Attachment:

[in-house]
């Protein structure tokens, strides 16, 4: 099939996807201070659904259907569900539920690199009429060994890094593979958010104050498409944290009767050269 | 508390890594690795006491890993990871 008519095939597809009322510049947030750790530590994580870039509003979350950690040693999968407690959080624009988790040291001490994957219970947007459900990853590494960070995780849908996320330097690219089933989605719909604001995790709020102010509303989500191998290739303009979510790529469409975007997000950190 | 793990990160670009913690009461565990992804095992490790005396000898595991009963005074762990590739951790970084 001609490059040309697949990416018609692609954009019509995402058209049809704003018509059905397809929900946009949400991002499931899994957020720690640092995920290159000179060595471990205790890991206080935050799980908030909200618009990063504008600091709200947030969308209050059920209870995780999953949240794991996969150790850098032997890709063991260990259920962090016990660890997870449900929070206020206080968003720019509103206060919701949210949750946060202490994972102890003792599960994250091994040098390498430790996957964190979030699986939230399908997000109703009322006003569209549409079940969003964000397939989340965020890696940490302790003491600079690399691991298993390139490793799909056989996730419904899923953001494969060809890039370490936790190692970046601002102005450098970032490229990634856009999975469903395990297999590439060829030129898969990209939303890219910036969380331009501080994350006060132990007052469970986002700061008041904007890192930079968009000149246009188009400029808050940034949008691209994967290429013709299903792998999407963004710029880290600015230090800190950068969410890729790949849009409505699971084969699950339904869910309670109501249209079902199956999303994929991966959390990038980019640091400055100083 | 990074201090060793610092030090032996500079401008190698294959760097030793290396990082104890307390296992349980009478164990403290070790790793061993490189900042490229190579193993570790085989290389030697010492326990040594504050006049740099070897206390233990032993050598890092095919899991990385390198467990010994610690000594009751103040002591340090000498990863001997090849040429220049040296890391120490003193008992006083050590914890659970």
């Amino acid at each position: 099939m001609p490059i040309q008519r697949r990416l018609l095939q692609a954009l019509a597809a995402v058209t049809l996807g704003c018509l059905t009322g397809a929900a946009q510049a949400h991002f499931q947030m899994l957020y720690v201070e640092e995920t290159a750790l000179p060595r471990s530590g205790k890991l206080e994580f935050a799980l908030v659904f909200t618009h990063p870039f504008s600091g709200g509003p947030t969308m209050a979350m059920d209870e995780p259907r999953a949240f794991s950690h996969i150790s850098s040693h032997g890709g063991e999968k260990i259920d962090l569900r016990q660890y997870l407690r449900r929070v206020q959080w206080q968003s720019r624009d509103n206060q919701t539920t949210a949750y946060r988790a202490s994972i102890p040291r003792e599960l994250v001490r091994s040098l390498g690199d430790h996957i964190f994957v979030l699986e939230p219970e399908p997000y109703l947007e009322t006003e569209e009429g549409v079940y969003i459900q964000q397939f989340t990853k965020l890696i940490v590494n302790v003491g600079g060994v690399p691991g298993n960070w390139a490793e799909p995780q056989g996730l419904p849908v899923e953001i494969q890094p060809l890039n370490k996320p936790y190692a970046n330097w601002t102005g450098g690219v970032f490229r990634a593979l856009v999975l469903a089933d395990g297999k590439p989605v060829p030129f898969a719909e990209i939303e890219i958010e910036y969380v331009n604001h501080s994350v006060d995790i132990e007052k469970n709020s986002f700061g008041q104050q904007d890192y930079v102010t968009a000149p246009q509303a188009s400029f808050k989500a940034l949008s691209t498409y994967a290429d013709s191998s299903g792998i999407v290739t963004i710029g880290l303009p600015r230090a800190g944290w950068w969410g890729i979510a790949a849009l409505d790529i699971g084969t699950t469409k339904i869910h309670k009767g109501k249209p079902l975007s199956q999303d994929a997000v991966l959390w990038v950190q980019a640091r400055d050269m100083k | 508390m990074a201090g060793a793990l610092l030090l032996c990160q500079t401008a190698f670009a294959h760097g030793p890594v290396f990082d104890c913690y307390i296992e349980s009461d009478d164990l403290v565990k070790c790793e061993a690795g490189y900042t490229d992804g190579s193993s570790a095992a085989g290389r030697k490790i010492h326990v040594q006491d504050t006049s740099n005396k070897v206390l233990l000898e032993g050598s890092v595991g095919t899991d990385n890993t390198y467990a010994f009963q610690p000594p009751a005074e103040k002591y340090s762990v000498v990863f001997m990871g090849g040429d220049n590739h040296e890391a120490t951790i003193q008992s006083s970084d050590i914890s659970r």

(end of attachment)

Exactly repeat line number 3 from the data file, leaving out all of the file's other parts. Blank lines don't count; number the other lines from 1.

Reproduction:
């Amino acid at each position: 099939m001609p490059i040309q008519r697949r990416l018609l095939q692609a954009l019509a597809a995402v058209t049809l996807g704003c018509l059905t009322g397809a929900a946009q510049a949400h991002f499931q947030m899994l957020y720690v201070e640092e995920t290159a750790l000179p060595r471990s530590g205790k890991l206080e994580f935050a799980l908030v659904f909200t618009h990063p870039f504008s600091g709200g509003p947030t969308m209050a979350m059920d209870e995780p259907r999953a949240f794991s950690h996969i150790s850098s040693h032997g890709g063991e999968k260990i259920d962090l569900r016990q660890y997870l407690r449900r929070v206020q959080w206080q968003s720019r624009d509103n206060q919701t539920t949210a949750y946060r988790a202490s994972i102890p040291r003792e599960l994250v001490r091994s040098l390498g690199d430790h996957i964190f994957v979030l699986e939230p219970e399908p997000y109703l947007e009322t006003e569209e009429g549409v079940y969003i459900q964000q397939f989340t990853k965020l890696i940490v590494n302790v003491g600079g060994v690399p691991g298993n960070w390139a490793e799909p995780q056989g996730l419904p849908v899923e953001i494969q890094p060809l890039n370490k996320p936790y190692a970046n330097w601002t102005g450098g690219v970032f490229r990634a593979l856009v999975l469903a089933d395990g297999k590439p989605v060829p030129f898969a719909e990209i939303e890219i958010e910036y969380v331009n604001h501080s994350v006060d995790i132990e007052k469970n709020s986002f700061g008041q104050q904007d890192y930079v102010t968009a000149p246009q509303a188009s400029f808050k989500a940034l949008s691209t498409y994967a290429d013709s191998s299903g792998i999407v290739t963004i710029g880290l303009p600015r230090a800190g944290w950068w969410g890729i979510a790949a849009l409505d790529i699971g084969t699950t469409k339904i869910h309670k009767g109501k249209p079902l975007s199956q999303d994929a997000v991966l959390w990038v950190q980019a640091r400055d050269m100083k | 508390m990074a201090g060793a793990l610092l030090l032996c990160q500079t401008a190698f670009a294959h760097g030793p890594v290396f990082d104890c913690y307390i296992e349980s009461d009478d164990l403290v565990k070790c790793e061993a690795g490189y900042t490229d992804g190579s193993s570790a095992a085989g290389r030697k490790i010492h326990v040594q006491d504050t006049s740099n005396k070897v206390l233990l000898e032993g050598s890092v595991g095919t899991d990385n890993t390198y467990a010994f009963q610690p000594p009751a005074e103040k002591y340090s762990v000498v990863f001997m990871g090849g040429d220049n590739h040296e890391a120490t951790i003193q008992s006083s970084d050590i914890s659970r």